Bigger Than Enron: Bailout for Fraud-Ridden Fannie Mae

by Hans Bader on July 14, 2008 · 21 comments

Following in the wake of Friday’s massive bank failure, and the Senate’s passage of an economically destructive and pork-filled mortgage bailout bill that will further destabilize housing markets, the federal government is now moving to bail out the mortgage giants Fannie Mae and Freddie Mac.  It will cost the treasury (and taxpayers) billions of dollars to bail them out.  Fannie Mae, which helped spawn the mortgage crisis, has engaged in accounting fraud worse than what happened at Enron in order to inflate its managers’ bonuses. 

Fannie Mae, an unaccountable entity set up during the New Deal, is nominally private, the way Amtrak is, but it operates much like a government agency.  (The Supreme Court ruled in its 1995 Lebron decision that Amtrak is really a government agency, even though Congress declared it to be private in its enabling statute).

Fannie Mae passes its costs and risks on to the taxpayers, while relying on its supposedly “private” status to allow its managers to collect inflated pay that is the envy of many private sector companies.  It has been run by cronies of liberal politicians like Franklin Raines and liberal power broker Jim Johnson.  But even liberal newspapers like the Seattle Post-Intelligencer have documented scandalous accounting manipulations at Fannie Mae.  As the Post-Intelligencer reports, Fannie Mae’s vice president for audits all but ordered employees to engage in accounting fraud to increase the bonuses of Fannie Mae’s managers:

“‘You must have 6.46 branded in your brains. You must be able to say it in your sleep, you must be able to recite it forwards and backwards, you must have a raging fire in your belly that burns away all doubts, you must live, breathe and dream 6.46, you must be obsessed by 6.46,’ a corporate officer told his colleagues in the year 2000.  This was no ordinary company. It was Fannie Mae, a government-sponsored private company that helps banks finance mortgages, and the company vice president was not a cheerleader or a sales manager but the senior vice president in charge of internal audits.”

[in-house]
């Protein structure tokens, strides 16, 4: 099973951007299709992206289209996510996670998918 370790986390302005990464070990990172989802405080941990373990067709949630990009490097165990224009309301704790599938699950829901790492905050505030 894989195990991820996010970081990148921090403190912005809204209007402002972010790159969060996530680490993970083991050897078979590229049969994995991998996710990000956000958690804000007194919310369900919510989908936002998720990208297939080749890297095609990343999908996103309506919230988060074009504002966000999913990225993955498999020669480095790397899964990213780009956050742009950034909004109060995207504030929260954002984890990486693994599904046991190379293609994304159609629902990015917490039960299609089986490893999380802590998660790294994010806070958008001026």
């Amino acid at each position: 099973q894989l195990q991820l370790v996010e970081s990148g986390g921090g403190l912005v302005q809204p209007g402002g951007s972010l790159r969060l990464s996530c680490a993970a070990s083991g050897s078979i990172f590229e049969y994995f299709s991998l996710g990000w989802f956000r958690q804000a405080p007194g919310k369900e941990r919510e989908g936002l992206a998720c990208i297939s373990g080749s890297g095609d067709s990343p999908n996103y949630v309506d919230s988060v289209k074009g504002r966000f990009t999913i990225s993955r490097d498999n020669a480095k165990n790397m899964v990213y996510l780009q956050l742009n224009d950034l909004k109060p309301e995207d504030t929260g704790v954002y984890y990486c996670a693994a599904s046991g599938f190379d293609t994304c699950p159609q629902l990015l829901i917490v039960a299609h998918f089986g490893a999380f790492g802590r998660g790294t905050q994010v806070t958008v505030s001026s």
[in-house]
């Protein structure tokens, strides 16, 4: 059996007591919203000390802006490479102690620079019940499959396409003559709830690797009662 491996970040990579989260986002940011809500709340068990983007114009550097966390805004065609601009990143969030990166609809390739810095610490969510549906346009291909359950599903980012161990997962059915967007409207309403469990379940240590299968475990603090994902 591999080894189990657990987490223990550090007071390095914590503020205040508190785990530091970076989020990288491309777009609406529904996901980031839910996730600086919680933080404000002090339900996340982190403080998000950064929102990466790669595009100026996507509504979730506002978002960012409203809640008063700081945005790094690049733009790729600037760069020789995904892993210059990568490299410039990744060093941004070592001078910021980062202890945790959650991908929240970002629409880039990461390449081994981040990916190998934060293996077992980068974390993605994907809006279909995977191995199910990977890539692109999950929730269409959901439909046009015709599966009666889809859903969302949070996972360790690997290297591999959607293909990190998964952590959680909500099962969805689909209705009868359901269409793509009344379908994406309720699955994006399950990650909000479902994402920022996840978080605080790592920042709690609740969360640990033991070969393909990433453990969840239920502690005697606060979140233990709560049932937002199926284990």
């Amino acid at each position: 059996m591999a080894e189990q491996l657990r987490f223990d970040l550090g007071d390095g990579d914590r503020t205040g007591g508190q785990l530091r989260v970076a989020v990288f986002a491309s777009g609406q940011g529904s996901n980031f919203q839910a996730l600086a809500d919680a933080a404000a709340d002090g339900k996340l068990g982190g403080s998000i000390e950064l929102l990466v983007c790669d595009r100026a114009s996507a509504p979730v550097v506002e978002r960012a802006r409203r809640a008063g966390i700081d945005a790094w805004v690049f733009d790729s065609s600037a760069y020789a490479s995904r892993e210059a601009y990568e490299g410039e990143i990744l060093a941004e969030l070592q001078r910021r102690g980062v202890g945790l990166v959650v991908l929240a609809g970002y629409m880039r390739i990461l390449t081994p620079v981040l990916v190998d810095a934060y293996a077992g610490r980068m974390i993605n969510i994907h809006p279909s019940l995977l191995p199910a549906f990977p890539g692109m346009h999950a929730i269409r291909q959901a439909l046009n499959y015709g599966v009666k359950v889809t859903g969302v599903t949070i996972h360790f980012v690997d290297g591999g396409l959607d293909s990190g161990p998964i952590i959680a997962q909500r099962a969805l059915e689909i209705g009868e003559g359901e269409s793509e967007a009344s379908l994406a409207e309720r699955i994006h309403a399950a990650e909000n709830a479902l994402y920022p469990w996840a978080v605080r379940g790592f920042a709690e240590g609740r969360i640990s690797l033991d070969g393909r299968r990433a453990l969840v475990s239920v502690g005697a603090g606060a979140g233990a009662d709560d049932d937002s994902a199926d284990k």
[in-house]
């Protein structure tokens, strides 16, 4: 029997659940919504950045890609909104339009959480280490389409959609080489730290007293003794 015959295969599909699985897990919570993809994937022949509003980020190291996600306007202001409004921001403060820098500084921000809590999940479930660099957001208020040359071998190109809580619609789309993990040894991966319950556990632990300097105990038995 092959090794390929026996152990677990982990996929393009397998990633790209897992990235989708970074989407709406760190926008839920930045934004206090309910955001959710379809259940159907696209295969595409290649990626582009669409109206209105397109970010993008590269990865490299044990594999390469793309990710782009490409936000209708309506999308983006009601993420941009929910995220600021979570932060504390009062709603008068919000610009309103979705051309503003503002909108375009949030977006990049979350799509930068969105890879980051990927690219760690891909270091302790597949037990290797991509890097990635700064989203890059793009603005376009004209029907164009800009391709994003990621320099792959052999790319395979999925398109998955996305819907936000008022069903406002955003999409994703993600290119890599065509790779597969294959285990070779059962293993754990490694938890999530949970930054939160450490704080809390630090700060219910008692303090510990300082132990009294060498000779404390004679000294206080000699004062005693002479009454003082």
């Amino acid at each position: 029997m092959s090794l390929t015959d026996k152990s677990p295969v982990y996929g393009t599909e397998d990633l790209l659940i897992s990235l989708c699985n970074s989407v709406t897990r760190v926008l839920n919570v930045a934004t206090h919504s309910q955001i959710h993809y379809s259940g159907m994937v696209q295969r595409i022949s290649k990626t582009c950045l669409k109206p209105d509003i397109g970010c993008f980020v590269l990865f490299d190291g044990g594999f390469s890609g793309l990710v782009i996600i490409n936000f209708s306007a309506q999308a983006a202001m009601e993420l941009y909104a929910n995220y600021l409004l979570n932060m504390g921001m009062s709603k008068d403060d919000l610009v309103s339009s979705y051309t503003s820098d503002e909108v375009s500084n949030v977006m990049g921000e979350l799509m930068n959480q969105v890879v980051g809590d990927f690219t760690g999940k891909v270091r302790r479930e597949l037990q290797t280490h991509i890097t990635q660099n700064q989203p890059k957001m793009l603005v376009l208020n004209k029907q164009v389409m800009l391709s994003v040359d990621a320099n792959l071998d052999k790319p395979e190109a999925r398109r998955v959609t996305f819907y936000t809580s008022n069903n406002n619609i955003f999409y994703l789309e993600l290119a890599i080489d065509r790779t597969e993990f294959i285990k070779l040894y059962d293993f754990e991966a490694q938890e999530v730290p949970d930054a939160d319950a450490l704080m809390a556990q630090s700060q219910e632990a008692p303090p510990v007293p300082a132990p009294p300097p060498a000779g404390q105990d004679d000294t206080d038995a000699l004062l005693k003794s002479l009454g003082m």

CEI has long warned about the danger to our financial system posed by Fannie Mae and other unaccountable government-subsidized lenders.

In 2006, CEI filed a lawsuit to curb unaccountable government agencies, called Free Enterprise Fund v. Public Company Accounting Oversight BoardCEI is suing the Public Company Accounting Oversight Board, which was set up by Congress, and declared to be “private” (and thus unaccountable under open-government laws), even though it can impose multimillion dollar fines, and has generated red tape that costs the economy at least $35 billion per year.  CEI argues that this violates the Constitution’s Appointments Clause and separation of powers.

Hans Bader July 14, 2008 at 8:58 am

The Supreme Court's 1995 Lebron decision is, alas, probably insufficient to judicially classify Fannie Mae as governmental. Like many quasi-governmental corporations that enrich themselves at taxpayer expense, it probably does not meet the exacting criteria for being RECOGNIZED as governmental by that decision, even though it might as well be from the vantage point of hapless taxpayers forced to bail it out.

Much of its board is not appointed by the federal government (unlike, say, the Public Company Accounting Oversight Board, whose members are entirely picked by the federal SEC commissioners).

And it does not have broad regulatory powers, the way that the PCAOB, which can impose multimillion dollar fines, does.

It doesn't satisfy each of the Lebron factors for qualifying as a governmental entity, the way that the PCAOB and Amtrak, classic examples of governmental agencies, obviously do.

Lebron illustrates that being labeled as "private" by Congress, or being chartered as a "private" institution, is not enough to make a governmental agency "private" for purposes of the Constitution (much less truly private in fact).

But many corporations that are subsidized by the taxpayers and have an incestuous relationship with government officials nevertheless are not deemed governmental entities, even after the Lebron decision.

Rod September 7, 2008 at 7:20 pm

Many corporations, whether government, private or a murky mixture of the two, would not be so dependent on the Fed for bailouts from their greed and incompetence if the taxpayers simply refused to pay Federal income taxes. And the taxpayers would be better served because what would be their Fed tax money could actually be used for better local education, micro-loans etc. Besides, we know there is no law that says US citizens MUST pay federal income tax. If you refuse to give them money…if many refused…who would it hurt but the greedy bastards destroying the US. Remember, the US Fed is largely, as is the case in many other countries, controlled by the Bank of International Settlements in Switzerland. Check it out. Some people would say the country would fall apart if no federal income tax was collected. Oh yeah? Look at the country now!

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